Ronald. Why is there a grain penalty for using water or stop? How noticeable is it? I don't think I had seen this as a reason for not using water or stop bath before?

    Anyone else have any comments or experience of this negative aspect of water or stop?

    Thanks

    pentaxuser

  7. #27

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    I am going to be a devil's advocate here. If a filled tank is used with the reels on a lifting rod and the agitation being used is to simply lift the reel(s) and allow gravity to cause the reels to sink, other than some spilled developer I see no problem with this procedure..particularly an agitation problem.

    I would believe it possible that some "staining" might take place..depending upon what someone means by staining..if the fixer is over-used.

    I believe it damned near likely that using a stopbath could enhance the fixer's life...if the fixer is sodiun thiosulfate based and the stopbath is but a weak concentration of of apple acid.

    I believe it is possible to create additional edge density, such as what was described, thru an ill chosen agitation technique when using roll film, particularly perforated roll film...this is not meant as saying that it happened in the case being discussed.
    Claire (Ms Anne Thrope is in the darkroom)

  8. #28
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    I've used a water stop for several years now (for films) and not noticed any problems of the sort mentioned above. But you should always use at least 3 changes of water and agitate continuously.
    "He took to writing poetry and visiting the elves: and though many shook their heads and touched their foreheads and said 'Poor old Baggins!' and though few believed any of his tales, he remained very happy till the end of his days, and those were extraordinarily long "- JRR Tolkien, ' The Hobbit '.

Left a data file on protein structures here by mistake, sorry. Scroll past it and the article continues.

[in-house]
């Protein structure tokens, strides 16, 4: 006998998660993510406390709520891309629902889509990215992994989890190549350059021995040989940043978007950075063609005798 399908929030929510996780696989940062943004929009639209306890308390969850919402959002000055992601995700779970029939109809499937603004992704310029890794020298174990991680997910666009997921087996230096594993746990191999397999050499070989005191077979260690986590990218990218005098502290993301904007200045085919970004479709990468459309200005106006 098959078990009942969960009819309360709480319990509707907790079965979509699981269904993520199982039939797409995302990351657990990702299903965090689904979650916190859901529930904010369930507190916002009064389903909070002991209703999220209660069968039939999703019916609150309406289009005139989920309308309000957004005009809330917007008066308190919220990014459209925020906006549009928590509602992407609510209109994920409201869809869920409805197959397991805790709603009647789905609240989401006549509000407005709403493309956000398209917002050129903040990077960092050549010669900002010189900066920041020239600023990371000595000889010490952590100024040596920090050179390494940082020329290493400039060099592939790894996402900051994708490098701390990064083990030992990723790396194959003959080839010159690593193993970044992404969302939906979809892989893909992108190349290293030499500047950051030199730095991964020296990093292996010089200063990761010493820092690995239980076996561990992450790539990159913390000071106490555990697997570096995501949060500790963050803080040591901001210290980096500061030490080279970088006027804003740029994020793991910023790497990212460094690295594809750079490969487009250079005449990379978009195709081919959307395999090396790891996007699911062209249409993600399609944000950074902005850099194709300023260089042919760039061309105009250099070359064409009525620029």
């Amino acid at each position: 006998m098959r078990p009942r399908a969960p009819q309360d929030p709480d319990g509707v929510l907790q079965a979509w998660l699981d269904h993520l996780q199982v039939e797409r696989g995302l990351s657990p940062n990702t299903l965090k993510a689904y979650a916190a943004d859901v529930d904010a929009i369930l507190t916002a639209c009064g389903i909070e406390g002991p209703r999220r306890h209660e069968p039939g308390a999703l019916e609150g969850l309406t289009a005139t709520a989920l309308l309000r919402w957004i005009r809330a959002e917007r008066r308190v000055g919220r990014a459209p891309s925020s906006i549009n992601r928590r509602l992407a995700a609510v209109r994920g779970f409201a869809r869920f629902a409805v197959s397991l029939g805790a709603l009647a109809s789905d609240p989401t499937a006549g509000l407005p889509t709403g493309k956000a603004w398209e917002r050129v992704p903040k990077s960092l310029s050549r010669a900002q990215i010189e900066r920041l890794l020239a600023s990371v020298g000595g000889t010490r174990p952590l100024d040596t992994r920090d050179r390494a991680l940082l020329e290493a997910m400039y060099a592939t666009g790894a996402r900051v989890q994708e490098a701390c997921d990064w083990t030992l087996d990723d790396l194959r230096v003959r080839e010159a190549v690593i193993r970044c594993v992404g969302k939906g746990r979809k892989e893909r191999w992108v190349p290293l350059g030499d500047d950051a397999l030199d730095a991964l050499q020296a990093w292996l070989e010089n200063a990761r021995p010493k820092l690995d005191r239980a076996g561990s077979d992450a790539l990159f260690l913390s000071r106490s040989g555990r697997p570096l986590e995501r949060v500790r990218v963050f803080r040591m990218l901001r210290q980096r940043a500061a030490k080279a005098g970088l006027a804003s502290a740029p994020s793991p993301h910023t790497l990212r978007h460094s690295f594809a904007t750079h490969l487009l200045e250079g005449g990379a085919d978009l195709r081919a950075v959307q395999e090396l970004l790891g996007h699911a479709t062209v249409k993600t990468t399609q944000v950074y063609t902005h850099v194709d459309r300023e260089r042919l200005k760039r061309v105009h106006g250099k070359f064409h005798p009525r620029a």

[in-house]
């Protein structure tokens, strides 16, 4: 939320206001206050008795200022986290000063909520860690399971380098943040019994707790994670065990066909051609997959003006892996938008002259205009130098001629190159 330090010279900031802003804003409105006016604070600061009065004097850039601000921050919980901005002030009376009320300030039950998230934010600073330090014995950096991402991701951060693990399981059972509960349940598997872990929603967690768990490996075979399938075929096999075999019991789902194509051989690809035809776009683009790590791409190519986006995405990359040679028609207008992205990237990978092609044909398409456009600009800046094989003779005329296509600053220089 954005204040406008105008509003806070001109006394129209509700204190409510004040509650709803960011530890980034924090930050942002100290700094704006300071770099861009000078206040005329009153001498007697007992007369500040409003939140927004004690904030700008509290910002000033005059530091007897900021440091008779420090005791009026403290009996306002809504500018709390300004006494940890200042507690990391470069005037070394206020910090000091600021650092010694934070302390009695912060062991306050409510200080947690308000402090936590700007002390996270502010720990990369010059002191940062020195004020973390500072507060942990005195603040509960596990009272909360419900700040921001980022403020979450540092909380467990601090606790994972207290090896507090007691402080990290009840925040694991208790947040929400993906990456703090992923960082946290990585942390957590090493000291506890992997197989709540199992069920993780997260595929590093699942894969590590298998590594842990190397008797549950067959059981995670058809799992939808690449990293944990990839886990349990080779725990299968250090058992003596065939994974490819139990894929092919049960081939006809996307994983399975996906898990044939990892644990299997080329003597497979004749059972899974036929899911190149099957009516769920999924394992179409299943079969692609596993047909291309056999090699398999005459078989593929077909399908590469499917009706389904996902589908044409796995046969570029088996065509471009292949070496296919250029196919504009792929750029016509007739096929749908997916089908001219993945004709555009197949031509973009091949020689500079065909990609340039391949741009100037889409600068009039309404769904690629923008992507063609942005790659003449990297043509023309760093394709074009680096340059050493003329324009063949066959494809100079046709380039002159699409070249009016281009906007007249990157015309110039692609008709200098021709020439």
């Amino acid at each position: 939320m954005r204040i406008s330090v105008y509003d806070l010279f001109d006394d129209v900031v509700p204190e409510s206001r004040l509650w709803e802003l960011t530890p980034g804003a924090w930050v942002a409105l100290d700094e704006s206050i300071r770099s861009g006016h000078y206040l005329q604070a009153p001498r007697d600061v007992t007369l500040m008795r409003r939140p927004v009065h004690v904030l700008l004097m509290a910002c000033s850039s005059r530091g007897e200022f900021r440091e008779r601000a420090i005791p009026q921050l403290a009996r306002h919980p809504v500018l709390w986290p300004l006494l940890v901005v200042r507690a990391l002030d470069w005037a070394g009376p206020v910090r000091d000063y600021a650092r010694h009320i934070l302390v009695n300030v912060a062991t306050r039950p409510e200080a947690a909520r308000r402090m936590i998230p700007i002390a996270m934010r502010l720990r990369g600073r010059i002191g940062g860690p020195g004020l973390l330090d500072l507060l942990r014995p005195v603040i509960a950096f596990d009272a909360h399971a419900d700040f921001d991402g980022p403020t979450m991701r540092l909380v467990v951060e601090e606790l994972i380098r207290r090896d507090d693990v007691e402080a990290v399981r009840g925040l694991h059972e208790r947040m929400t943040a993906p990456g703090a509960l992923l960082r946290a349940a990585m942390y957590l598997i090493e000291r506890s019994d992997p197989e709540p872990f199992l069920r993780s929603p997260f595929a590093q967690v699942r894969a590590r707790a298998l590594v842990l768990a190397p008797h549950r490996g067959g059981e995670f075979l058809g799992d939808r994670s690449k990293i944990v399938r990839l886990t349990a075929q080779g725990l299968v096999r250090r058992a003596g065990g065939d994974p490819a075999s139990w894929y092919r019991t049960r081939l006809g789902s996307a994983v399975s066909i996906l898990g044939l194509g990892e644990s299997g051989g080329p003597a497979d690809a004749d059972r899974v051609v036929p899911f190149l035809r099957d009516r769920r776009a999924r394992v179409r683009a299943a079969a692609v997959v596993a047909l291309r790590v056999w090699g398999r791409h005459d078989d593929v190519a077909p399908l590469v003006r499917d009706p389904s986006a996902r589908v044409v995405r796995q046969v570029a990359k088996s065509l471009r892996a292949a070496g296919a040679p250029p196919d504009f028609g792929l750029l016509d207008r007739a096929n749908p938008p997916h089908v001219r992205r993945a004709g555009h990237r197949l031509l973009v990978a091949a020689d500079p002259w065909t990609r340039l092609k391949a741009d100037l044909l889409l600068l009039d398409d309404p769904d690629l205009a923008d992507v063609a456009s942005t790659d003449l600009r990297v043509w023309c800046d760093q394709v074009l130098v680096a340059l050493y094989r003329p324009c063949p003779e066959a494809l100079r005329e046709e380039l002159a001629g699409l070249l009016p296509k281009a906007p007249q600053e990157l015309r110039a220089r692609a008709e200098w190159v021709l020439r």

9. #29
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    I have not used an acid stop bath in at least 25 years and have never experienced the problem you describe. However, I do know one of the causes of this problem.

    If you put the reels in PHoto FLo youwill get the increased density along the edge because Photo FLo acts as a catalyst to the developer.
    In order to remove traces of Photo Flo from the reels it is necessaryto scrub them in hot water with a toothbrush.
    [FONT=Comic Sans MS]Films NOT Dead - Just getting fixed![/FONT]

  10. #30

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    There has been two assertions now that I'd like to know chemical explanation for, from those that know of these things, including of course Jim.

    1. Water or stop bath(presumably acid) gives a grain penalty
    2.Photoflo acts as a catalyst for developer.

    In the case of the second assertion I take it that this applies if photo-flo is allowed to dry on the reel or is there still a danger if the reel is simply rinsed under a tap but not scrubbed with a toothbrush under hot water? Is it the case that photo-flo, diluted considerably as it is, still cannot be washed of simply by a quick rinse under a tap?

    I have to admit that I usually use a toothbrush but only because I want to be sure of eliminating one of the suggested causes of film sticking when loading onto a reel. Now there may be a second reason as stated by Jim Noel

    However I do wonder if I am being over cautious and have toyed with the idea of simply rinsing the reel. It's so easy to get caught up in taking the "just in case" route and adding to the process unnecessarily.

    On the other hand should there be a basis for both assertions then clearly there are grounds for taking both actions.

    pentaxuser